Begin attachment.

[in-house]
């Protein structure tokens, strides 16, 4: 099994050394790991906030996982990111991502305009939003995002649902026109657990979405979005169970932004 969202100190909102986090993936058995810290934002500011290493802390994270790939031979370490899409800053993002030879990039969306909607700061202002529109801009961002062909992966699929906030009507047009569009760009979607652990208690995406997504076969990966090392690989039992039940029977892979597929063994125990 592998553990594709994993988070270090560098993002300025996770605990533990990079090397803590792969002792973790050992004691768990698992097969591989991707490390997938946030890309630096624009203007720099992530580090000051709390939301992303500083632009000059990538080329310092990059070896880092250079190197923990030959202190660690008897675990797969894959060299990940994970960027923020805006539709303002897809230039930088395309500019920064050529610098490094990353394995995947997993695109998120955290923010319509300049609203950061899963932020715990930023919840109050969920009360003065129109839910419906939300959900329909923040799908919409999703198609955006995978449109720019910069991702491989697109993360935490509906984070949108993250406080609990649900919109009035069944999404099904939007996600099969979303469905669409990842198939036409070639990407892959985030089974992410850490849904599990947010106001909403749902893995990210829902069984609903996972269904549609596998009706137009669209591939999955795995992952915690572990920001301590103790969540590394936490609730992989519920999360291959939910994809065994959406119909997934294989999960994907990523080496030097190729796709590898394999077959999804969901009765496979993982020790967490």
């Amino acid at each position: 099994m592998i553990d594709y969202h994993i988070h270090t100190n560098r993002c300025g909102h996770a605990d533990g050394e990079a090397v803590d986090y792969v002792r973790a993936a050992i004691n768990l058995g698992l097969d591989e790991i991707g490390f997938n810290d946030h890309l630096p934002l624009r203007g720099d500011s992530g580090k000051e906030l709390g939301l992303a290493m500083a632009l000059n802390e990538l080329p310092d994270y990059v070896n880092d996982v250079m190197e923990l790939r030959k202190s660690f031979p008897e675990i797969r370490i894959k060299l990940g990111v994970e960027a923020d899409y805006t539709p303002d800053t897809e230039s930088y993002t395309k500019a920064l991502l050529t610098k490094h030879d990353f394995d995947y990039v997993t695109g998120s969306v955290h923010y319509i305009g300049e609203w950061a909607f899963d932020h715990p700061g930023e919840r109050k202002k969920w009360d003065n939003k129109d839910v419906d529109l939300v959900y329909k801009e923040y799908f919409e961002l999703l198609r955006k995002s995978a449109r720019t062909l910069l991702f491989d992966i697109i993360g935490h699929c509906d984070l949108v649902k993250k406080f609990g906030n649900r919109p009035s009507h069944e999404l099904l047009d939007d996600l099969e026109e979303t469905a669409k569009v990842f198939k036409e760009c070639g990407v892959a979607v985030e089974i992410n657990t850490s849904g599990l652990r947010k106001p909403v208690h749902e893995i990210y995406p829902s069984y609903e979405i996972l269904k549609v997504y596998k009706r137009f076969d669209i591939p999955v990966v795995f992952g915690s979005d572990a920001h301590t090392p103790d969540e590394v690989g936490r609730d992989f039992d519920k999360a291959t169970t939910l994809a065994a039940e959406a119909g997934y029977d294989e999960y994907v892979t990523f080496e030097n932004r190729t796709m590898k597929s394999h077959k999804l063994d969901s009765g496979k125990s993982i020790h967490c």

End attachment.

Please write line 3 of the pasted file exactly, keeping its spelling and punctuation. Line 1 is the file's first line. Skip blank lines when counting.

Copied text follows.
């Amino acid at each position: 099994m592998i553990d594709y969202h994993i988070h270090t100190n560098r993002c300025g909102h996770a605990d533990g050394e990079a090397v803590d986090y792969v002792r973790a993936a050992i004691n768990l058995g698992l097969d591989e790991i991707g490390f997938n810290d946030h890309l630096p934002l624009r203007g720099d500011s992530g580090k000051e906030l709390g939301l992303a290493m500083a632009l000059n802390e990538l080329p310092d994270y990059v070896n880092d996982v250079m190197e923990l790939r030959k202190s660690f031979p008897e675990i797969r370490i894959k060299l990940g990111v994970e960027a923020d899409y805006t539709p303002d800053t897809e230039s930088y993002t395309k500019a920064l991502l050529t610098k490094h030879d990353f394995d995947y990039v997993t695109g998120s969306v955290h923010y319509i305009g300049e609203w950061a909607f899963d932020h715990p700061g930023e919840r109050k202002k969920w009360d003065n939003k129109d839910v419906d529109l939300v959900y329909k801009e923040y799908f919409e961002l999703l198609r955006k995002s995978a449109r720019t062909l910069l991702f491989d992966i697109i993360g935490h699929c509906d984070l949108v649902k993250k406080f609990g906030n649900r919109p009035s009507h069944e999404l099904l047009d939007d996600l099969e026109e979303t469905a669409k569009v990842f198939k036409e760009c070639g990407v892959a979607v985030e089974i992410n657990t850490s849904g599990l652990r947010k106001p909403v208690h749902e893995i990210y995406p829902s069984y609903e979405i996972l269904k549609v997504y596998k009706r137009f076969d669209i591939p999955v990966v795995f992952g915690s979005d572990a920001h301590t090392p103790d969540e590394v690989g936490r609730d992989f039992d519920k999360a291959t169970t939910l994809a065994a039940e959406a119909g997934y029977d294989e999960y994907v892979t990523f080496e030097n932004r190729t796709m590898k597929s394999h077959k999804l063994d969901s009765g496979k125990s993982i020790h967490c």